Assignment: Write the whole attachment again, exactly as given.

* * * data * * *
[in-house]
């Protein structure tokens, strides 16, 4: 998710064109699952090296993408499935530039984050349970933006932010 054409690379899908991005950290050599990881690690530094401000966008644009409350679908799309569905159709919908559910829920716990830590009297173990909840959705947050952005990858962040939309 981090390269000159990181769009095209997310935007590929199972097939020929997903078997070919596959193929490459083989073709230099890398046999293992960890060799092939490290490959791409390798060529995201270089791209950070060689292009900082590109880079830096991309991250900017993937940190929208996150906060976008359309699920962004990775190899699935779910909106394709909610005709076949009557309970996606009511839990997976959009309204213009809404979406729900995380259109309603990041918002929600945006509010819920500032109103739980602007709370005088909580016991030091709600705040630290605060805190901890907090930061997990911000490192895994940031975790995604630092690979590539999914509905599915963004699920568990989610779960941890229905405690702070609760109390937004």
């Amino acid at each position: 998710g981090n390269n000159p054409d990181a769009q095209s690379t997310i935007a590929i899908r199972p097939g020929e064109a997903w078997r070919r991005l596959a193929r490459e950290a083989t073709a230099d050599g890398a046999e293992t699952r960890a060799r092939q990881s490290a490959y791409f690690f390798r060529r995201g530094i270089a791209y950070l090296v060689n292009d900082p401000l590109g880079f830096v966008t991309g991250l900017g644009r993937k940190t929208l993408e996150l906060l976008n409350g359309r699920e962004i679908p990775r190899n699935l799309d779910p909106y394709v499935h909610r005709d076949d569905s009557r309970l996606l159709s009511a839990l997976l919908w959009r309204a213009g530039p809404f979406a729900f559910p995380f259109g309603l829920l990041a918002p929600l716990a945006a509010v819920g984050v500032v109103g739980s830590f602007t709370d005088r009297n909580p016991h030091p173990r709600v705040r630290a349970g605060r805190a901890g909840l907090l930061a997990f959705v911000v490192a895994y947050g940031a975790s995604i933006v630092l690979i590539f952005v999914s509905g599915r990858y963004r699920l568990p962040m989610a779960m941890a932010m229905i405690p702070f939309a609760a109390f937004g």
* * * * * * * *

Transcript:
[in-house]
């Protein structure tokens, strides 16, 4: 998710064109699952090296993408499935530039984050349970933006932010 054409690379899908991005950290050599990881690690530094401000966008644009409350679908799309569905159709919908559910829920716990830590009297173990909840959705947050952005990858962040939309 981090390269000159990181769009095209997310935007590929199972097939020929997903078997070919596959193929490459083989073709230099890398046999293992960890060799092939490290490959791409390798060529995201270089791209950070060689292009900082590109880079830096991309991250900017993937940190929208996150906060976008359309699920962004990775190899699935779910909106394709909610005709076949009557309970996606009511839990997976959009309204213009809404979406729900995380259109309603990041918002929600945006509010819920500032109103739980602007709370005088909580016991030091709600705040630290605060805190901890907090930061997990911000490192895994940031975790995604630092690979590539999914509905599915963004699920568990989610779960941890229905405690702070609760109390937004």
């Amino acid at each position: 998710g981090n390269n000159p054409d990181a769009q095209s690379t997310i935007a590929i899908r199972p097939g020929e064109a997903w078997r070919r991005l596959a193929r490459e950290a083989t073709a230099d050599g890398a046999e293992t699952r960890a060799r092939q990881s490290a490959y791409f690690f390798r060529r995201g530094i270089a791209y950070l090296v060689n292009d900082p401000l590109g880079f830096v966008t991309g991250l900017g644009r993937k940190t929208l993408e996150l906060l976008n409350g359309r699920e962004i679908p990775r190899n699935l799309d779910p909106y394709v499935h909610r005709d076949d569905s009557r309970l996606l159709s009511a839990l997976l919908w959009r309204a213009g530039p809404f979406a729900f559910p995380f259109g309603l829920l990041a918002p929600l716990a945006a509010v819920g984050v500032v109103g739980s830590f602007t709370d005088r009297n909580p016991h030091p173990r709600v705040r630290a349970g605060r805190a901890g909840l907090l930061a997990f959705v911000v490192a895994y947050g940031a975790s995604i933006v630092l690979i590539f952005v999914s509905g599915r990858y963004r699920l568990p962040m989610a779960m941890a932010m229905i405690p702070f939309a609760a109390f937004g």